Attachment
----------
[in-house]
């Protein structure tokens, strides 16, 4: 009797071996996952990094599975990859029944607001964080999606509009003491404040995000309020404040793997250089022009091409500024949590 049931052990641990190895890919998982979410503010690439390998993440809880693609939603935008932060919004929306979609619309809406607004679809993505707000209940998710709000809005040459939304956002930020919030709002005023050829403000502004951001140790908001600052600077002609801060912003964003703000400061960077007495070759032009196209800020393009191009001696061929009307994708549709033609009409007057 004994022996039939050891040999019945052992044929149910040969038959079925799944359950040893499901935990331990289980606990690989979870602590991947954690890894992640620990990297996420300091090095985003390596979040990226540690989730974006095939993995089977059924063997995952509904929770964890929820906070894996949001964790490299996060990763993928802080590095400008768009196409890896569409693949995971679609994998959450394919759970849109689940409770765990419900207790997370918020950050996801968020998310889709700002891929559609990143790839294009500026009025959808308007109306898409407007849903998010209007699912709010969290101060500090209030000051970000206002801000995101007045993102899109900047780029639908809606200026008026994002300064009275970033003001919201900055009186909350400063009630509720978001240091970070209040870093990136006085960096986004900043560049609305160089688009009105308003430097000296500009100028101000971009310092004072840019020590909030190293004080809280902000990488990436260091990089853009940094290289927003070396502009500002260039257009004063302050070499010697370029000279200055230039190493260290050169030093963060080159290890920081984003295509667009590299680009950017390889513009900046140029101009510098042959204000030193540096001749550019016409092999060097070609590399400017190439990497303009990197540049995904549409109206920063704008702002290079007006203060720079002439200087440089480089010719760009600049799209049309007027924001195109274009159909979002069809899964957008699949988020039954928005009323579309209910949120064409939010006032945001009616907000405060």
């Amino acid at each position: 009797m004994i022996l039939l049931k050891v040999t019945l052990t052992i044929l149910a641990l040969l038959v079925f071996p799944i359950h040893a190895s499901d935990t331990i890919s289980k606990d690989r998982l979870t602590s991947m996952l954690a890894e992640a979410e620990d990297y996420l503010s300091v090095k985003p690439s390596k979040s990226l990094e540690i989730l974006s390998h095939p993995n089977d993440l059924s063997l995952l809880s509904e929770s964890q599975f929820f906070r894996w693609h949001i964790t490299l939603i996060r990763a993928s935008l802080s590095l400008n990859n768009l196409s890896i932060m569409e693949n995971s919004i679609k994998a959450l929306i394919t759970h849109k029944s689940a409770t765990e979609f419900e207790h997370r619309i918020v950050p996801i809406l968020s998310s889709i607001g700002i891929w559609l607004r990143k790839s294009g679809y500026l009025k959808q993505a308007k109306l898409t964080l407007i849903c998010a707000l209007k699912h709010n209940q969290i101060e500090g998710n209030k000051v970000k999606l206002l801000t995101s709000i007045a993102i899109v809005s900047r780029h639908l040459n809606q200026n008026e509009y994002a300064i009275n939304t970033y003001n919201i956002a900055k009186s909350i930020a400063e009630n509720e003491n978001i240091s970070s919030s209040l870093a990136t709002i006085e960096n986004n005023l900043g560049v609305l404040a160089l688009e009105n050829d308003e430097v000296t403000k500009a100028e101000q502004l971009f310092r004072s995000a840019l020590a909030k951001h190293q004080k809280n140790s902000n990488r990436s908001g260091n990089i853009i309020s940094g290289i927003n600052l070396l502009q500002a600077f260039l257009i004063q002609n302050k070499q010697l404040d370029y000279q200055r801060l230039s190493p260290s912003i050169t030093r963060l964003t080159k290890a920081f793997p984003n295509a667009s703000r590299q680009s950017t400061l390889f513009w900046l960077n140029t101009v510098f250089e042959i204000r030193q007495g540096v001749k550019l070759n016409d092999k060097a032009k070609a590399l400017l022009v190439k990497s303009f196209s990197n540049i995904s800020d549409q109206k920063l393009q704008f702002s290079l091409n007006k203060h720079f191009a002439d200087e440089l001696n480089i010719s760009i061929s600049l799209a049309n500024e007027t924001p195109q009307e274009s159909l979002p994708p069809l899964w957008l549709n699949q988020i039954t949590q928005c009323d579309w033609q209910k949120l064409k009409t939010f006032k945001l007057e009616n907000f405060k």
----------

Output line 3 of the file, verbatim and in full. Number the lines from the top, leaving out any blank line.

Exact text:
């Amino acid at each position: 009797m004994i022996l039939l049931k050891v040999t019945l052990t052992i044929l149910a641990l040969l038959v079925f071996p799944i359950h040893a190895s499901d935990t331990i890919s289980k606990d690989r998982l979870t602590s991947m996952l954690a890894e992640a979410e620990d990297y996420l503010s300091v090095k985003p690439s390596k979040s990226l990094e540690i989730l974006s390998h095939p993995n089977d993440l059924s063997l995952l809880s509904e929770s964890q599975f929820f906070r894996w693609h949001i964790t490299l939603i996060r990763a993928s935008l802080s590095l400008n990859n768009l196409s890896i932060m569409e693949n995971s919004i679609k994998a959450l929306i394919t759970h849109k029944s689940a409770t765990e979609f419900e207790h997370r619309i918020v950050p996801i809406l968020s998310s889709i607001g700002i891929w559609l607004r990143k790839s294009g679809y500026l009025k959808q993505a308007k109306l898409t964080l407007i849903c998010a707000l209007k699912h709010n209940q969290i101060e500090g998710n209030k000051v970000k999606l206002l801000t995101s709000i007045a993102i899109v809005s900047r780029h639908l040459n809606q200026n008026e509009y994002a300064i009275n939304t970033y003001n919201i956002a900055k009186s909350i930020a400063e009630n509720e003491n978001i240091s970070s919030s209040l870093a990136t709002i006085e960096n986004n005023l900043g560049v609305l404040a160089l688009e009105n050829d308003e430097v000296t403000k500009a100028e101000q502004l971009f310092r004072s995000a840019l020590a909030k951001h190293q004080k809280n140790s902000n990488r990436s908001g260091n990089i853009i309020s940094g290289i927003n600052l070396l502009q500002a600077f260039l257009i004063q002609n302050k070499q010697l404040d370029y000279q200055r801060l230039s190493p260290s912003i050169t030093r963060l964003t080159k290890a920081f793997p984003n295509a667009s703000r590299q680009s950017t400061l390889f513009w900046l960077n140029t101009v510098f250089e042959i204000r030193q007495g540096v001749k550019l070759n016409d092999k060097a032009k070609a590399l400017l022009v190439k990497s303009f196209s990197n540049i995904s800020d549409q109206k920063l393009q704008f702002s290079l091409n007006k203060h720079f191009a002439d200087e440089l001696n480089i010719s760009i061929s600049l799209a049309n500024e007027t924001p195109q009307e274009s159909l979002p994708p069809l899964w957008l549709n699949q988020i039954t949590q928005c009323d579309w033609q209910k949120l064409k009409t939010f006032k945001l007057e009616n907000f405060k």